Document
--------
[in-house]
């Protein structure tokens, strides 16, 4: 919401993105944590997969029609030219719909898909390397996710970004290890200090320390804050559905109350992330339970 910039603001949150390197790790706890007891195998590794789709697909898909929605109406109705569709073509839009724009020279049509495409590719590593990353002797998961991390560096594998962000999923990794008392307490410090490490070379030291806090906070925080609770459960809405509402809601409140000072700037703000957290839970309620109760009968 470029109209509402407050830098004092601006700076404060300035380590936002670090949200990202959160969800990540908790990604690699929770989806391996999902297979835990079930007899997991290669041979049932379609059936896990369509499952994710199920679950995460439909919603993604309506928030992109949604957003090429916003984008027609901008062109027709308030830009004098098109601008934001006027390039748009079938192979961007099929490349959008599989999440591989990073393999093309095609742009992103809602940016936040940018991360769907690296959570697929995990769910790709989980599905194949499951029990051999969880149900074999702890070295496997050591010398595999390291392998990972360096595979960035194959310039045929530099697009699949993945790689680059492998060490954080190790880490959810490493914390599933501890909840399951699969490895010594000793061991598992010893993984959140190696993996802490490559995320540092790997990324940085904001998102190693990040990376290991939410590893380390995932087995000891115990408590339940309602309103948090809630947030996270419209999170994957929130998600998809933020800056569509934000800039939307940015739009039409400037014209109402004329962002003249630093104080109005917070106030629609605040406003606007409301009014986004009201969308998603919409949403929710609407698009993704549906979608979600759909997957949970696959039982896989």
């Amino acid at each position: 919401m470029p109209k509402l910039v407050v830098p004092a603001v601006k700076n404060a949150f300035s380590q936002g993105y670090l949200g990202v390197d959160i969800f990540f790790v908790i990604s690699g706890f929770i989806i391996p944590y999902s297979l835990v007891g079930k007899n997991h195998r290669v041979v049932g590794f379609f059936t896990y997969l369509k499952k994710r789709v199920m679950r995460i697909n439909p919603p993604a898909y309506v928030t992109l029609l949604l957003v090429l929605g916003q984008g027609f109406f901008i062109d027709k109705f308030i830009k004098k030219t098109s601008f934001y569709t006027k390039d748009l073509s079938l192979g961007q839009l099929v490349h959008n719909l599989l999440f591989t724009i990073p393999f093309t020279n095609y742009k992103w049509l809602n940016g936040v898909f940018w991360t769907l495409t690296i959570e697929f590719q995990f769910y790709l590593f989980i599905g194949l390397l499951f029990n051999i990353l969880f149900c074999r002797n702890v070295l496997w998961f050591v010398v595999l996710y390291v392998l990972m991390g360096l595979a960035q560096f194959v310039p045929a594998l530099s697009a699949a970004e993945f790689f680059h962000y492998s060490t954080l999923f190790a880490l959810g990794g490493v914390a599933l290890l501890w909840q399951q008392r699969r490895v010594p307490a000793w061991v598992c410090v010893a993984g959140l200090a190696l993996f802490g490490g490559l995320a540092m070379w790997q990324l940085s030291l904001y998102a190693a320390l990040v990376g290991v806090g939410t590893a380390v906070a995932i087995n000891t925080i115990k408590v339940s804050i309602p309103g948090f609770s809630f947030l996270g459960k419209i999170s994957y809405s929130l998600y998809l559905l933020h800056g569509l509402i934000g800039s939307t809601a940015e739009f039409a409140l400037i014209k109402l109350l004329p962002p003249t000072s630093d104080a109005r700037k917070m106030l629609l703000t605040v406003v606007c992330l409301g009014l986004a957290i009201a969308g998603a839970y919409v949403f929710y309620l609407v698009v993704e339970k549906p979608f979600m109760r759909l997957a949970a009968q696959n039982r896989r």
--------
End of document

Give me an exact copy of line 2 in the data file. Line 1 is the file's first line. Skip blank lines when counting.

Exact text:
């Protein structure tokens, strides 16, 4: 919401993105944590997969029609030219719909898909390397996710970004290890200090320390804050559905109350992330339970 910039603001949150390197790790706890007891195998590794789709697909898909929605109406109705569709073509839009724009020279049509495409590719590593990353002797998961991390560096594998962000999923990794008392307490410090490490070379030291806090906070925080609770459960809405509402809601409140000072700037703000957290839970309620109760009968 470029109209509402407050830098004092601006700076404060300035380590936002670090949200990202959160969800990540908790990604690699929770989806391996999902297979835990079930007899997991290669041979049932379609059936896990369509499952994710199920679950995460439909919603993604309506928030992109949604957003090429916003984008027609901008062109027709308030830009004098098109601008934001006027390039748009079938192979961007099929490349959008599989999440591989990073393999093309095609742009992103809602940016936040940018991360769907690296959570697929995990769910790709989980599905194949499951029990051999969880149900074999702890070295496997050591010398595999390291392998990972360096595979960035194959310039045929530099697009699949993945790689680059492998060490954080190790880490959810490493914390599933501890909840399951699969490895010594000793061991598992010893993984959140190696993996802490490559995320540092790997990324940085904001998102190693990040990376290991939410590893380390995932087995000891115990408590339940309602309103948090809630947030996270419209999170994957929130998600998809933020800056569509934000800039939307940015739009039409400037014209109402004329962002003249630093104080109005917070106030629609605040406003606007409301009014986004009201969308998603919409949403929710609407698009993704549906979608979600759909997957949970696959039982896989």